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Author ORCID Identifier


Campus-Only Access for One (1) Year

Document Type


Degree Name

Doctor of Philosophy (PhD)

Degree Program


Year Degree Awarded


Month Degree Awarded


First Advisor

Maria Jose Botelho

Second Advisor

Theresa Austin

Third Advisor

Laura Valdiviezo

Fourth Advisor

Maria Kaliambou

Subject Categories

Education | Language and Literacy Education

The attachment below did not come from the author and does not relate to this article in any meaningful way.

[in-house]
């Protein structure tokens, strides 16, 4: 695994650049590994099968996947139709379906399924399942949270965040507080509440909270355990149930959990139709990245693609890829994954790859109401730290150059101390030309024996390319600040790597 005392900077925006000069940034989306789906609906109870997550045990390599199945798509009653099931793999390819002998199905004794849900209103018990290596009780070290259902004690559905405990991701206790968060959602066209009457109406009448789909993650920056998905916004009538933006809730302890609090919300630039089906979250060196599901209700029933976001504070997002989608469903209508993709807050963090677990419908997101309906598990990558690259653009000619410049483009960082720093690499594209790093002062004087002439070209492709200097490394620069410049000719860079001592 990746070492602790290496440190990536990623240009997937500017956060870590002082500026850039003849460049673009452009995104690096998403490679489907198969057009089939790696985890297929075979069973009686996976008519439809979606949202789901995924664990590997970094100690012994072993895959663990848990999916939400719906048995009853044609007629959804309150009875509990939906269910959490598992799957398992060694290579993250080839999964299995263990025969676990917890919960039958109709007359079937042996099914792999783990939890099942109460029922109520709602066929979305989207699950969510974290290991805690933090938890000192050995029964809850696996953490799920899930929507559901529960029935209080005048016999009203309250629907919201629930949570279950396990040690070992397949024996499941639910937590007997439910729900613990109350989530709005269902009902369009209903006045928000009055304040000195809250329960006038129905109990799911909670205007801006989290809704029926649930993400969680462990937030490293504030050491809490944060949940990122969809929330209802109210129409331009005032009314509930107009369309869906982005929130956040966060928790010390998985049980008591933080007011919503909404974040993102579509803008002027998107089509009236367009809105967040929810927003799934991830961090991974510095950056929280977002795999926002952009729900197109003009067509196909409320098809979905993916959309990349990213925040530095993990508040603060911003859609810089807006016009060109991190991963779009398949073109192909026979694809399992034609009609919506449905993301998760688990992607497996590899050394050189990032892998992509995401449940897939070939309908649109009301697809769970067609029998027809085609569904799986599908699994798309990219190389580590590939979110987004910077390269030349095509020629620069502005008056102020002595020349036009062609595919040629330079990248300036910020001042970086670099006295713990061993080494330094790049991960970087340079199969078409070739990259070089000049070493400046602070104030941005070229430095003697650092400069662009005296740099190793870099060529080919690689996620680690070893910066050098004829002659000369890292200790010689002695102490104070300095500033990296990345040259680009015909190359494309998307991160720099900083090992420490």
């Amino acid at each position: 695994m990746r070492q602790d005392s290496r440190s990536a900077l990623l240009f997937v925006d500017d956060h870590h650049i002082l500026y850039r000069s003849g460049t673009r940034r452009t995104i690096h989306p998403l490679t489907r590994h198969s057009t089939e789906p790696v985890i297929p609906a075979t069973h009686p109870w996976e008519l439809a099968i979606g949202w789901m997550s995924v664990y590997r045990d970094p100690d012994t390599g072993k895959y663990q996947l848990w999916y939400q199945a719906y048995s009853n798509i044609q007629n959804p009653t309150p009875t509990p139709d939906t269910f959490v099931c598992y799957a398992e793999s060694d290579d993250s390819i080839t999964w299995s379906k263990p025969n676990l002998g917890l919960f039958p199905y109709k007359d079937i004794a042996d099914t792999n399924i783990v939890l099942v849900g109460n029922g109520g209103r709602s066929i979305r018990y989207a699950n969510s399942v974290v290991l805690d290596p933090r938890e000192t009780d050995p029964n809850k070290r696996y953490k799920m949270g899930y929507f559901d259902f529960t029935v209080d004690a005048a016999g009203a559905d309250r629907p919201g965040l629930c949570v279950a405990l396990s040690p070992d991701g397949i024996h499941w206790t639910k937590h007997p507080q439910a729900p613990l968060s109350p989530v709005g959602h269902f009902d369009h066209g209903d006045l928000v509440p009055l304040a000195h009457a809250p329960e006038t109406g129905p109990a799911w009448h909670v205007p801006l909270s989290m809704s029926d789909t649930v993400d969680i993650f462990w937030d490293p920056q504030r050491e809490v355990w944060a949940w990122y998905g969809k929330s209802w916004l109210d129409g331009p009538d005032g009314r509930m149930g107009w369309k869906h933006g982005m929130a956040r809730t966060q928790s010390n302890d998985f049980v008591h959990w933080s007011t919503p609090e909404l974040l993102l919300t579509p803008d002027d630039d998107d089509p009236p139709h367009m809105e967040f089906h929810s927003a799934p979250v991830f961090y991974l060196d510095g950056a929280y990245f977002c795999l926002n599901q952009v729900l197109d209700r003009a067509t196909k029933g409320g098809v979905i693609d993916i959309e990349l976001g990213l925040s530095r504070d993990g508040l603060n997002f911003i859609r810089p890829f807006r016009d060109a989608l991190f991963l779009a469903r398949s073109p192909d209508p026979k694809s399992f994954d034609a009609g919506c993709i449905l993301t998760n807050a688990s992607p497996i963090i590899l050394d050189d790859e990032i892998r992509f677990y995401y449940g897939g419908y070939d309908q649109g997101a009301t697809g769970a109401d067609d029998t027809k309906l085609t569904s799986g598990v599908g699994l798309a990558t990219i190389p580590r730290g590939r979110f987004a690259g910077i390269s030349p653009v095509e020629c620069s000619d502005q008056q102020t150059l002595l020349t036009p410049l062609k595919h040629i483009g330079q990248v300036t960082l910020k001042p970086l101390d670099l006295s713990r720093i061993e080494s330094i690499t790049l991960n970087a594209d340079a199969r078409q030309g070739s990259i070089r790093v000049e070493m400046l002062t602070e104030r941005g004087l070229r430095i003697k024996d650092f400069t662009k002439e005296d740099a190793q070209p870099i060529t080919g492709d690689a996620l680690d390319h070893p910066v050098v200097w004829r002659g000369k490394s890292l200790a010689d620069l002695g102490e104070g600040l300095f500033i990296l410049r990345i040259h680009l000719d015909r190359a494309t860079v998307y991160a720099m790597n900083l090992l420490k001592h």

Over the past 15 years the field of heritage language learning and education has undergone significant growth and development, and though research on heritage language learning and heritage communities has primarily focused on K-12 community-based learning initiatives, the heritage language/culture experience is a life-long journey which takes on different meanings at different points in our lives (He, 2014). Opportunities for learning a heritage language and/or culture, specifically within higher education, are in fact limited, compelling students to actively seek out and create their own opportunities for exploration. Considering, also, that the college years are a formative period where students have the opportunity to (re)shape how they see themselves (Baxter Magolda, 2001, 2008a; 2008b; Evans et al., 2010; Kegan, 1994), looking at the ways in which students create their own assemblages of learning can expand our understanding on how heritage language/culture learning plays a role in the lives of these students. Drawing on poststructural theories of heritage (Smith, 2006; Van Deusen-Scholl, 2003), identity (Bhabha, 1994; Gee, 2000; Hall, 1990), translanguaging (García, 2009; García & Li Wei, 2014; Li Wei, 2018a), and posthumanist understandings of intra-action and entanglements (Barad, 2007), through a patchwork ethnography (Günel et al., 2020), this study aims to understand the ways in which college students curate and assemble their own heritage learning experiences and the new emergences and meanings produced from these experiences.